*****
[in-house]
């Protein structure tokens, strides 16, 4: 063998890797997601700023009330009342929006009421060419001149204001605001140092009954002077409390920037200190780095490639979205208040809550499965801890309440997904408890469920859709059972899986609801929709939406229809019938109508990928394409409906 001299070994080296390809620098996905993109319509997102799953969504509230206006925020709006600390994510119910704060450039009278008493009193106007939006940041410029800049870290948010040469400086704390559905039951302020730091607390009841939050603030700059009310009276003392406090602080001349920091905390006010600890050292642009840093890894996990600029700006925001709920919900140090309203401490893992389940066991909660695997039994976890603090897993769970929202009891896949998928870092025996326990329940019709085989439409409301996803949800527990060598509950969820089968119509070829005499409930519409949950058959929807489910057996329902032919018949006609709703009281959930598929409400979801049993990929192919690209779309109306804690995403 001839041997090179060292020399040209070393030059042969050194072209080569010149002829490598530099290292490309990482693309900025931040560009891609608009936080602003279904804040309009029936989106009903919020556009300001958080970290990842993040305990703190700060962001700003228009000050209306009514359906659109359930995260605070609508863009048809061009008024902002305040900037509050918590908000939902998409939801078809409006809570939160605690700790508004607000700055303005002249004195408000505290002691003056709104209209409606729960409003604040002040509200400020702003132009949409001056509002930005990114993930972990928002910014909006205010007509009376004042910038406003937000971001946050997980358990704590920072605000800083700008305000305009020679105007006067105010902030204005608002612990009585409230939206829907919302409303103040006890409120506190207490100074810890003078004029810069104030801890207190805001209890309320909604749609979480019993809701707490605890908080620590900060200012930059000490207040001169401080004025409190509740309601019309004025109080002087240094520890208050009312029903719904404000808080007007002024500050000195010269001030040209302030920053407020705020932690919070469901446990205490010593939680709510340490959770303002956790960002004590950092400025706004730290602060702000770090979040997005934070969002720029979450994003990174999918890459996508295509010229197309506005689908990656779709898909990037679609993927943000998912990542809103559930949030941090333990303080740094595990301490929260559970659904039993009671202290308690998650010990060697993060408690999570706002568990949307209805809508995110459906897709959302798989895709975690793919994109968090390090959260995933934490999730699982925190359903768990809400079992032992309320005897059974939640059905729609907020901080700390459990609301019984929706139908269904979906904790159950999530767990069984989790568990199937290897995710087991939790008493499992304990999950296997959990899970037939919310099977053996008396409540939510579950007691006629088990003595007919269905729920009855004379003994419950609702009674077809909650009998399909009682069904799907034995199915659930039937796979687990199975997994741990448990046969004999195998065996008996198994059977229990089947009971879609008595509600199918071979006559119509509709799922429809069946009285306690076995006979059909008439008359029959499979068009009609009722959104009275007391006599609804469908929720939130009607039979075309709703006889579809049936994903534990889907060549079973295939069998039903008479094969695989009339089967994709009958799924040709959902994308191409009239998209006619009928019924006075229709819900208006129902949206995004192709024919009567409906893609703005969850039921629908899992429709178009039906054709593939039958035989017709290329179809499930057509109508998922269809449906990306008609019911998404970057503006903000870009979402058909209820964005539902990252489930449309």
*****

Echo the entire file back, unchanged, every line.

[in-house]
């Protein structure tokens, strides 16, 4: 063998890797997601700023009330009342929006009421060419001149204001605001140092009954002077409390920037200190780095490639979205208040809550499965801890309440997904408890469920859709059972899986609801929709939406229809019938109508990928394409409906 001299070994080296390809620098996905993109319509997102799953969504509230206006925020709006600390994510119910704060450039009278008493009193106007939006940041410029800049870290948010040469400086704390559905039951302020730091607390009841939050603030700059009310009276003392406090602080001349920091905390006010600890050292642009840093890894996990600029700006925001709920919900140090309203401490893992389940066991909660695997039994976890603090897993769970929202009891896949998928870092025996326990329940019709085989439409409301996803949800527990060598509950969820089968119509070829005499409930519409949950058959929807489910057996329902032919018949006609709703009281959930598929409400979801049993990929192919690209779309109306804690995403 001839041997090179060292020399040209070393030059042969050194072209080569010149002829490598530099290292490309990482693309900025931040560009891609608009936080602003279904804040309009029936989106009903919020556009300001958080970290990842993040305990703190700060962001700003228009000050209306009514359906659109359930995260605070609508863009048809061009008024902002305040900037509050918590908000939902998409939801078809409006809570939160605690700790508004607000700055303005002249004195408000505290002691003056709104209209409606729960409003604040002040509200400020702003132009949409001056509002930005990114993930972990928002910014909006205010007509009376004042910038406003937000971001946050997980358990704590920072605000800083700008305000305009020679105007006067105010902030204005608002612990009585409230939206829907919302409303103040006890409120506190207490100074810890003078004029810069104030801890207190805001209890309320909604749609979480019993809701707490605890908080620590900060200012930059000490207040001169401080004025409190509740309601019309004025109080002087240094520890208050009312029903719904404000808080007007002024500050000195010269001030040209302030920053407020705020932690919070469901446990205490010593939680709510340490959770303002956790960002004590950092400025706004730290602060702000770090979040997005934070969002720029979450994003990174999918890459996508295509010229197309506005689908990656779709898909990037679609993927943000998912990542809103559930949030941090333990303080740094595990301490929260559970659904039993009671202290308690998650010990060697993060408690999570706002568990949307209805809508995110459906897709959302798989895709975690793919994109968090390090959260995933934490999730699982925190359903768990809400079992032992309320005897059974939640059905729609907020901080700390459990609301019984929706139908269904979906904790159950999530767990069984989790568990199937290897995710087991939790008493499992304990999950296997959990899970037939919310099977053996008396409540939510579950007691006629088990003595007919269905729920009855004379003994419950609702009674077809909650009998399909009682069904799907034995199915659930039937796979687990199975997994741990448990046969004999195998065996008996198994059977229990089947009971879609008595509600199918071979006559119509509709799922429809069946009285306690076995006979059909008439008359029959499979068009009609009722959104009275007391006599609804469908929720939130009607039979075309709703006889579809049936994903534990889907060549079973295939069998039903008479094969695989009339089967994709009958799924040709959902994308191409009239998209006619009928019924006075229709819900208006129902949206995004192709024919009567409906893609703005969850039921629908899992429709178009039906054709593939039958035989017709290329179809499930057509109508998922269809449906990306008609019911998404970057503006903000870009979402058909209820964005539902990252489930449309």